An interesting question is whether the existence of a game design culture in a specific region has any cultural implications, or is rather the result of socio-economic factors. A lot can be said for the latter, as the production of a so-called AAA (read: big budget) game requires resources, connections and general know-how that almost none of the developers in Eastern Europe possess (yet). While the days of the Cold War are long behind us and the Iron Curtain was lifted over decades ago, Eastern Europe is still the less wealthy half of the continent, so it is not a far stretch to conclude that, on the whole, companies from that region are less likely to rely on the same amount of financial resources as their Western European counterparts. This means they have to be more creative in offering worthwhile gaming experiences without the need for whizz-bang cinematic presentation. And diving into an obscure niche can be an effective way of attracting gamers without having to delve into the same audience as the oversaturated AAA market. Another important factor is the current state of the video games market in Eastern Europe. Particularly in Russia, piracy is still very prevalent (much more so than in the West), so developers with a share in the PC gaming market are often forced to develop low-budget titles to be able to offer their products at a fee that will not price them out of the market.

However, it is too easy to attribute the huge differences in game design choices between Eastern Europe and, for example, North America to a mere lack of money on behalf of the former. It should come as no surprise to anyone that people from different cultures set different priorities, so why should video games be an exception? To put it more simply, it is no coincidence that Michael Bay’s films are produced in America, and not in, say, Spain. Similarly, the recent decline of the share of Japanese video game industry in the global market can be partially blamed on the fact that Western gamers tend to look for different things in video games than their Japanese counterparts. And if these cultural differences manifest themselves in the video game audiences, this implies that the developers themselves also owe part of their philosophy to their cultural background. The art direction of the aforementioned games ArmA 2 and S.T.A.L.K.E.R. clearly draws inspiration from local architecture and nature, making for a distinct aesthetic that may, in its turn, influence the atmosphere and even the very structure of the game in question. In other words, the fact that many Eastern European video games tend to evoke a rather somber vibe may have more to do with the region’s turbulent history than we realise.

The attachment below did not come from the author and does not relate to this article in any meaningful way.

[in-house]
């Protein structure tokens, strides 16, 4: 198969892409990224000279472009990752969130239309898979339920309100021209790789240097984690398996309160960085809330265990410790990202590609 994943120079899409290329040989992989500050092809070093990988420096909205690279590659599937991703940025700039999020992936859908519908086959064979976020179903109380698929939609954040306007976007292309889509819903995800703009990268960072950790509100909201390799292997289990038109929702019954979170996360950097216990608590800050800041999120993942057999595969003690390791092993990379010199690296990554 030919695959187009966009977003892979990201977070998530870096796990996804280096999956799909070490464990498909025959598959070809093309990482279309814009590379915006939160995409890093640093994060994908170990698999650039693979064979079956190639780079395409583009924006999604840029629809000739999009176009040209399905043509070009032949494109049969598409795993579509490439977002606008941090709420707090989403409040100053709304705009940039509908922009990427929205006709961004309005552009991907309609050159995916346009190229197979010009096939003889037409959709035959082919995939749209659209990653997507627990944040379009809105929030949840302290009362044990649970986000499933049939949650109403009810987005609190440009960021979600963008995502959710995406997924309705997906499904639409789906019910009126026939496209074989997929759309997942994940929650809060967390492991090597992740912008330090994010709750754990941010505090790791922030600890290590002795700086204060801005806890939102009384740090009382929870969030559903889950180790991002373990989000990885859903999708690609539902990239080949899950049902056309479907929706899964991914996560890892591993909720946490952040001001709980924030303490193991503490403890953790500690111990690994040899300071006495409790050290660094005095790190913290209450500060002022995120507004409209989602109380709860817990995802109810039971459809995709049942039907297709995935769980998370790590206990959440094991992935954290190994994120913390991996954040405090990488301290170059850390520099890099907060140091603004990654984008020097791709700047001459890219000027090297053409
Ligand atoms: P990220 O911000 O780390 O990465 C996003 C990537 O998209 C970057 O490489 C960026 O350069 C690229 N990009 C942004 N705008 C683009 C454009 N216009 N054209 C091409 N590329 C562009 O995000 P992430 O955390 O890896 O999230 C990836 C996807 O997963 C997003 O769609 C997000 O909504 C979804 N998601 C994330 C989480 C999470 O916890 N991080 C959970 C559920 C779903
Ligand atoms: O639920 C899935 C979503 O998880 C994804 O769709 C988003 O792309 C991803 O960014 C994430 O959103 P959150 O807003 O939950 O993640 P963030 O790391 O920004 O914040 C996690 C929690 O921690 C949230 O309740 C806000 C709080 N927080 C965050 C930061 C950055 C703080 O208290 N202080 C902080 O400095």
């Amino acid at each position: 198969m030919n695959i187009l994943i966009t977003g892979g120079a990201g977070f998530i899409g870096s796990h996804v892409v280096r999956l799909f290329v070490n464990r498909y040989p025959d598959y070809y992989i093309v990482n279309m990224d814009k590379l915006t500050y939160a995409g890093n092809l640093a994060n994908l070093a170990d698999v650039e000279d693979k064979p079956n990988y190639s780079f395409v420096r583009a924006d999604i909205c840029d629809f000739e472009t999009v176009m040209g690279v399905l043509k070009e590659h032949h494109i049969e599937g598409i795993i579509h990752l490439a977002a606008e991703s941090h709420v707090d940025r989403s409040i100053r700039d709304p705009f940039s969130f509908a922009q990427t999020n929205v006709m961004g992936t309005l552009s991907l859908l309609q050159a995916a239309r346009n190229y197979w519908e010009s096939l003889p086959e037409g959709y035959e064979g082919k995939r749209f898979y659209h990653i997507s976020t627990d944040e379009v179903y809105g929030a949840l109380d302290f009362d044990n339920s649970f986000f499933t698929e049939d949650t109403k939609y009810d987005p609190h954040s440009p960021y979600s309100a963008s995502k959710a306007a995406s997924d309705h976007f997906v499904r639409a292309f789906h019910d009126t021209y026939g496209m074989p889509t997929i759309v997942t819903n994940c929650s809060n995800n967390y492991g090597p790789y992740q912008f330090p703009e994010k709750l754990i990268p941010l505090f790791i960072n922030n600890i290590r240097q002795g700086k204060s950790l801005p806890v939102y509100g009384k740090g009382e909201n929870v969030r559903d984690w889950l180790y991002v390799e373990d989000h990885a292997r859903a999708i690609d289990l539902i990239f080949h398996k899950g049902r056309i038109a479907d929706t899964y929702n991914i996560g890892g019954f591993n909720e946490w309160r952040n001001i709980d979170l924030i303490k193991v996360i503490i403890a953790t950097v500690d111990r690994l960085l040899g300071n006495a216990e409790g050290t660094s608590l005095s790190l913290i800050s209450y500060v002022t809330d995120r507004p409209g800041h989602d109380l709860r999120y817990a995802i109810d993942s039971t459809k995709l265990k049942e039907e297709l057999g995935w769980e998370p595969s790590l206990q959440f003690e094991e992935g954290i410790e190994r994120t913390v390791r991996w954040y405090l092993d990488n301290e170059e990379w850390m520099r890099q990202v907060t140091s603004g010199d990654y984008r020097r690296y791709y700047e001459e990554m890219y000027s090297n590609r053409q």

As stated previously, video game development is by its very definition an international process that cannot be reduced to an isolated, monocultural territory. It is not without reason that I talk of an Eastern European video game culture instead of distinct Ukrainian, Russian, Czech or Belarusian cultures. And even on a continental scale, you still cannot ignore the fact that many of these games were supervised by Western-European or American publishers, and that these games may employ technology and ideas that were conceived at the other side of the globe. On the other hand, it is also difficult to deny that games from a specific region often share certain traits that distinguish them from titles from other parts of the world. Whether these differences are grounded culturally or the mere result of socio-economic factors cannot be said with absolute certainty, but this does not prevent us from making – and I stress this – very general and vague outlines of game design cultures based on geography. These models would by no means be obligatory – who would claim that Dark Souls is a typically Japanese game? – but you could certainly identify various trends and tendencies. With this in mind, being convinced to buy a game because it is from Russia may not be as ridiculous as it sounds at first. In any case, Wings of Prey turned out the ambitious and rich game I expected it to be, and I just may have Mother Russia to thank for that.